Spain vs. France: UEFA Nations League live stream, TV channel, how to watch online, odds, start time
The second winners of the UEFA Nations League will be crowned at the San Siro on Sunday as France and Spain square off for the crown, held by Portugal previously. The two sides came through thrilling semifinals against Italy and Belgium respectively to get their first opportunity to win this piece of silverware and with it establish themselves as real contenders for further honors with just over a year to go until the World Cup. Here is how you can watch the match and what you need to know:
Date: Sunday, Oct. 10 | Time: 2:45 p.m. ET
Location: San Siro -- Milan, Italy
TV: ESPN, Univision, TUDN USA | Live stream: fuboTV (try for free)
Odds: Spain +200; Draw +220; France +150 (via Caesars Sportsbook)
Spain: The emergence of 17-year-old Barcelona youngster Gavi, his country's youngest ever international, highlighted a welcome youth trend in Luis Enrique's side. "It's not normal that he plays like that [at 17]," said the Spain head coach. "He's a player with personality, enviable physical conditions and he plays our style of football. He plays like he's at school or in his garden at home. It's a pleasure to have a player with that quality and character with us. We can say that he's the national team's present, not [just] the future."
Both goals in the 2-1 win over Italy were scored by Ferran Torres, just 21 years of age and beginning to establish himself as a young striker of real promise, whilst teenagers Ansu Fati and Pedri would be in this squad as well were it not for injury issues. The future looks bright for La Roja and a Nations League trophy could get this side into the winning habit.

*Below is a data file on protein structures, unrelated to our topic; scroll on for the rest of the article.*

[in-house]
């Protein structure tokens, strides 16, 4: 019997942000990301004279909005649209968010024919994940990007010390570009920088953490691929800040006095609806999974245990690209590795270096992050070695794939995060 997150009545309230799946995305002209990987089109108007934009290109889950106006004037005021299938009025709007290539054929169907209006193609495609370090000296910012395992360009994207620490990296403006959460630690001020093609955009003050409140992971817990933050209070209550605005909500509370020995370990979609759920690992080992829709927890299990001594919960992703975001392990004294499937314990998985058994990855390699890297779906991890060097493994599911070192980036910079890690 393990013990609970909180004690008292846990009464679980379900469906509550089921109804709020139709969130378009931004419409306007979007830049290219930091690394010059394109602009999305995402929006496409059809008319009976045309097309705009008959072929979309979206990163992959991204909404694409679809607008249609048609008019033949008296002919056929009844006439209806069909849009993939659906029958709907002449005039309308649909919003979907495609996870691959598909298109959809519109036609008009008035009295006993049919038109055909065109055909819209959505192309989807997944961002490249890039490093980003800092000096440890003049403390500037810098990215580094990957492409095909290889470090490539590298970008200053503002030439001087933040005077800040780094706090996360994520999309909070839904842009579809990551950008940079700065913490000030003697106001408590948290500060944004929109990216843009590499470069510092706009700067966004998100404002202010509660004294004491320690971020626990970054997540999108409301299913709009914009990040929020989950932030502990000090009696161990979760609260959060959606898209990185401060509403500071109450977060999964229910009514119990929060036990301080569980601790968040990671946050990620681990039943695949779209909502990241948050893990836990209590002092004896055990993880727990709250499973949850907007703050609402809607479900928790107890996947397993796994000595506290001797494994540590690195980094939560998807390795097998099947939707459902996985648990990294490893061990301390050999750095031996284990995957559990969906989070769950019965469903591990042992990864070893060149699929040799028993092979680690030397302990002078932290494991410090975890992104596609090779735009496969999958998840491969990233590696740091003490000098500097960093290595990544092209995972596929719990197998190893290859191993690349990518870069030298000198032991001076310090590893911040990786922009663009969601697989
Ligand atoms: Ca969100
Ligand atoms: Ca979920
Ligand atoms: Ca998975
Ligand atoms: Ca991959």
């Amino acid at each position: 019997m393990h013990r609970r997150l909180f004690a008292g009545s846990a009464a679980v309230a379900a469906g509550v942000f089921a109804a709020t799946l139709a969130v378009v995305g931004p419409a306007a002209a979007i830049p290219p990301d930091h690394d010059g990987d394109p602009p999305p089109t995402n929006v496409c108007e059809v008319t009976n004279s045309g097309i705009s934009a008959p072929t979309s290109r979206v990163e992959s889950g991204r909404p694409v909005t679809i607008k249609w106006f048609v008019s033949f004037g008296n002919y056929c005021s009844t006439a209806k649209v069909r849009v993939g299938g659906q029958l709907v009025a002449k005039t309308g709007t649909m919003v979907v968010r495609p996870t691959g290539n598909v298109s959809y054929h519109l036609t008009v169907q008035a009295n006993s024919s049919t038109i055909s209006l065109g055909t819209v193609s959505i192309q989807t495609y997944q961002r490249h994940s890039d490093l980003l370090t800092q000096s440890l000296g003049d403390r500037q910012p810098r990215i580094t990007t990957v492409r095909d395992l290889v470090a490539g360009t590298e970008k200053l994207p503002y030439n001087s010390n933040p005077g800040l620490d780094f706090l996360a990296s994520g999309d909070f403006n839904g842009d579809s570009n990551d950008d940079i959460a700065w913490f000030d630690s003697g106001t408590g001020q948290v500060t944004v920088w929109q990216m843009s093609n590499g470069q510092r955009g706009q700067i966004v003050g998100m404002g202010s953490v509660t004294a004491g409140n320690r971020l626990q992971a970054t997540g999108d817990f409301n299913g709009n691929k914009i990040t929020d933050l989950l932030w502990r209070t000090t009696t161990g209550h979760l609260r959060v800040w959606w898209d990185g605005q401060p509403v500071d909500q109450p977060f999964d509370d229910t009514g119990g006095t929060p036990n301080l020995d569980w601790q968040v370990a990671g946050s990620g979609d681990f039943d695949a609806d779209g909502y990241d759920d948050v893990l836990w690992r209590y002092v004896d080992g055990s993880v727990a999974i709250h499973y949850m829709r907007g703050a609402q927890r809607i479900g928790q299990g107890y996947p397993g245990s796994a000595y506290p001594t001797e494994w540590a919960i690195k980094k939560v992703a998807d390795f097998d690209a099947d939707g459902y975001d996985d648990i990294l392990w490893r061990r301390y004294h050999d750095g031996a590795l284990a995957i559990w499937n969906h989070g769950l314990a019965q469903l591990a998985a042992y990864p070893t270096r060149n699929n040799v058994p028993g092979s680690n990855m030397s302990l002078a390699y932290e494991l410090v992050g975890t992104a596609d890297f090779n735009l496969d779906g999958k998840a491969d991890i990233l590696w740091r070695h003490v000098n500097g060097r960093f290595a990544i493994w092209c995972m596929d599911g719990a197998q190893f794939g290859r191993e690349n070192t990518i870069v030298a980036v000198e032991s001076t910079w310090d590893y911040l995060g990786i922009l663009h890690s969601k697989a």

France: Wednesday's comeback win from two goals down against Belgium was all the more thrilling as it saw the front three of Antoine Griezmann, Kylian Mbappe and Karim Benzema click in a big game. The latter two both scored whilst the former won a penalty as France cut loose in the sort of impressive attacking display that is rarely seen under manager Didier Deschamps.
The unanswered question heading into the final is whether that second half was an aberration brought on by circumstances -- France had a two-goal deficit to overcome -- or whether a high pressing, front footed formula could be reprised by Deschamps. How his side set up against a Spain side who would be more than happy to dominate possession should offer clear indications over how Les Bleus will approach big games in the future.
Spain were so impressive in imposing themselves on Italy there is no reason to think they cannot repeat the trick against a France side who were second best for at least half of their semifinal. PICK: Spain 2, France 1